Why was the study not discontinued when this negative trend was noted? Or, if not immediately discontinued, watched closely, and then stopped when the trend continued? The study began to enter patients in June 2003 and completed accrual in August 2006. Surely there was sufficient time during the active accrual period to assess and observe this stunningly distressing trial result. How is it possible that this negative trend in time-to-disease progression was not noted before the analysis was presented at ASCO in June 2007? Further, the final study report notes the median duration of treatment for patients on the experimental arm was one-half (65 days) the median duration of treatment for patients receiving pegylated liposomal doxorubicin (125 days) or topotecan (121 days).3
Did no one see these profoundly disturbing results until the abstract was being prepared for submission to the ASCO meeting?
What possible ethically justifiable explanation can be advanced that would have permitted patients (“research subjects”) to continue to be treated with an experimental drug resulting in an inferior survival outcome including PFS or OS?
We had to dig through documents filed in a stockholder lawsuit to find something approaching an answer to these questions. Apparently, officials of Telik, the California-based company developing canfosfamide, contended they were “blinded to all substantive data” about the clinical trial until the studies were concluded in December 2006.4
“While the [data monitoring committees] reviewed the underlying data from the trials on an ongoing basis, their charters expressly precluded them from disclosing any detailed data, such as drug efficacy, to the company,” according to a document filed in the case.4
Perhaps, at the time of reporting the study results, any surviving patients who participated in this disaster and the families of all deceased patients were informed regarding what actually happened in the conduct of this trial. Perhaps each involved site’s independent review board whose role was to protect the rights and safety of research subjects was also informed. And perhaps the FDA conducted an extensive review of this highly questionable episode before allowing Telik to resume clinical development of canfosfamide, if the company had been able to do so.5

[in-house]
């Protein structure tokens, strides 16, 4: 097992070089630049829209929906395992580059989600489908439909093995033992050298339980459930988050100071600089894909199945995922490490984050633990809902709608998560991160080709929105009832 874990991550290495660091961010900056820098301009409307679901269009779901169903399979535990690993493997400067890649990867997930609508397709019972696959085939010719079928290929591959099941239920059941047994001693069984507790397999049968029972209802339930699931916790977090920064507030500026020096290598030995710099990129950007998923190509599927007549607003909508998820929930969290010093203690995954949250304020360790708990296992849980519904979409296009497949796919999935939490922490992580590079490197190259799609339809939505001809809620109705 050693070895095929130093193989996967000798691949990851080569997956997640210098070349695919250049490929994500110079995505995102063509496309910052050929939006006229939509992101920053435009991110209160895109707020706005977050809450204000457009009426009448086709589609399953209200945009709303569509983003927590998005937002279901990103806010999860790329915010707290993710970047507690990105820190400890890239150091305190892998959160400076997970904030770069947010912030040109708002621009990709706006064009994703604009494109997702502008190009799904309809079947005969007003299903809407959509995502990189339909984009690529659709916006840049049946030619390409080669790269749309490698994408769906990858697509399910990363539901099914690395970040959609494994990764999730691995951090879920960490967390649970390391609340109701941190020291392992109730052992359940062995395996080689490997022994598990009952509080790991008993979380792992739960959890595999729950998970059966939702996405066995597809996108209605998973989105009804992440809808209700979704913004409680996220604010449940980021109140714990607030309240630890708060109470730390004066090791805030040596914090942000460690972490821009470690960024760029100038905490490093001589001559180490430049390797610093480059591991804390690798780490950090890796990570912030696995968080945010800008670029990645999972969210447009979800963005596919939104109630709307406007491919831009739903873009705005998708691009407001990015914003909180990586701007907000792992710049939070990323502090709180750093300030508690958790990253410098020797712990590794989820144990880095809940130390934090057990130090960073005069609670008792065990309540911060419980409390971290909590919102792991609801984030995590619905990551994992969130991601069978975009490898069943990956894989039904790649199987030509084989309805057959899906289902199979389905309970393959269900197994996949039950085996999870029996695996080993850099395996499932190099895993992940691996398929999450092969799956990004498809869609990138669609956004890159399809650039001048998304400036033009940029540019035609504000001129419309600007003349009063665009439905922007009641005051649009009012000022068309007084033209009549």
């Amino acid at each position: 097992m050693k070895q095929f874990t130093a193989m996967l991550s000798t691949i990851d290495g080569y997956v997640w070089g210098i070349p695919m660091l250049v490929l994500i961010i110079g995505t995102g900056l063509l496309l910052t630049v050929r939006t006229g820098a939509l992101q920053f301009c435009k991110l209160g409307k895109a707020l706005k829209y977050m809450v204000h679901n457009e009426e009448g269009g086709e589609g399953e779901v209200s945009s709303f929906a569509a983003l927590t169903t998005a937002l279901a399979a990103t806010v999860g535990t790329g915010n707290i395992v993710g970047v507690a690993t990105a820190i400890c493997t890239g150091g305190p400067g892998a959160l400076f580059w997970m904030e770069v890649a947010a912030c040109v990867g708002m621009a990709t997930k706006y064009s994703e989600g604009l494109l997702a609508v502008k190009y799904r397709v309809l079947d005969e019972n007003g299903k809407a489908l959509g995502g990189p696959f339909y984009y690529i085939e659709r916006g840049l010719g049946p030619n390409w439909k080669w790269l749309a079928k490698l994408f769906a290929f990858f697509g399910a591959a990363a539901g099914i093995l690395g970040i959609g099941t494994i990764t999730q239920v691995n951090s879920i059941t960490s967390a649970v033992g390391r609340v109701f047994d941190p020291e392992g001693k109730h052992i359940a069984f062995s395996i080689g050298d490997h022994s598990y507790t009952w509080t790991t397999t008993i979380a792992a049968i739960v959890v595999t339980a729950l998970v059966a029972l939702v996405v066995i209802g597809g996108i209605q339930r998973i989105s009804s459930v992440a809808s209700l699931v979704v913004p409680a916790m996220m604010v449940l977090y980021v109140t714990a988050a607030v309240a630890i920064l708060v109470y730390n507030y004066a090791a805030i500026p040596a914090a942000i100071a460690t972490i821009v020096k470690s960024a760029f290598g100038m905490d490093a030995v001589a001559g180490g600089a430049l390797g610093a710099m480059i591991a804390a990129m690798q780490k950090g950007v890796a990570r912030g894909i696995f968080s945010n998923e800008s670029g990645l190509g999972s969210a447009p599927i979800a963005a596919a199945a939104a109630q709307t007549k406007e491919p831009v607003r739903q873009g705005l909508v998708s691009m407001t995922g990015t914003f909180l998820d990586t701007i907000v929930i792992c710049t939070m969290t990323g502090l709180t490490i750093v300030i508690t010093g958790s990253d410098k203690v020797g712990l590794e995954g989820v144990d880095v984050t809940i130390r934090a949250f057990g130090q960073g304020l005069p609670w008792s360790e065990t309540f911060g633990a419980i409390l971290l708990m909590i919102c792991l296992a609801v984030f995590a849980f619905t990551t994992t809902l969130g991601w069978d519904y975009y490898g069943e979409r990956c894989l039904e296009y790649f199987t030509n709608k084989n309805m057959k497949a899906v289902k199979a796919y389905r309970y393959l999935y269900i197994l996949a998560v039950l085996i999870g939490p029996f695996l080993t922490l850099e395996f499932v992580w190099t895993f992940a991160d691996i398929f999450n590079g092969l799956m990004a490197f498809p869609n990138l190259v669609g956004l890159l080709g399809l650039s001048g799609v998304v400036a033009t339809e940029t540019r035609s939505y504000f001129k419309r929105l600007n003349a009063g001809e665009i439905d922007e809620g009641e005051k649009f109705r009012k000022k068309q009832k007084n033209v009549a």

But there is no evidence that any meaningful efforts were made to explain to the public, patients with cancer, or the oncology research community exactly how such a tragic clinical study-related event could have occurred, what was learned from the episode, and—perhaps most importantly—how such a distressing episode could be prevented from happening in the future. Finally, fully recognizing the study investigators had absolutely no control over the actual conduct of the study or of its ethical oversight, it is more than a little disconcerting that the gynecologic oncology research community as a group including those who participated and entered patients into this trial have apparently had little to say about what happened here.
How can a trial have gone so badly and research subjects apparently been subjected to such harm without this trial being stopped? What assurances do future patients with cancer have that such an event could not happen again? And why have these questions not been vigorously pursued by cancer investigators?
Maurie Markman, MD, editor-in-chief, is president of Medicine & Science at Cancer Treatment Centers of America, and clinical professor of Medicine, Drexel University College of Medicine. maurie. firstname.lastname@example.org.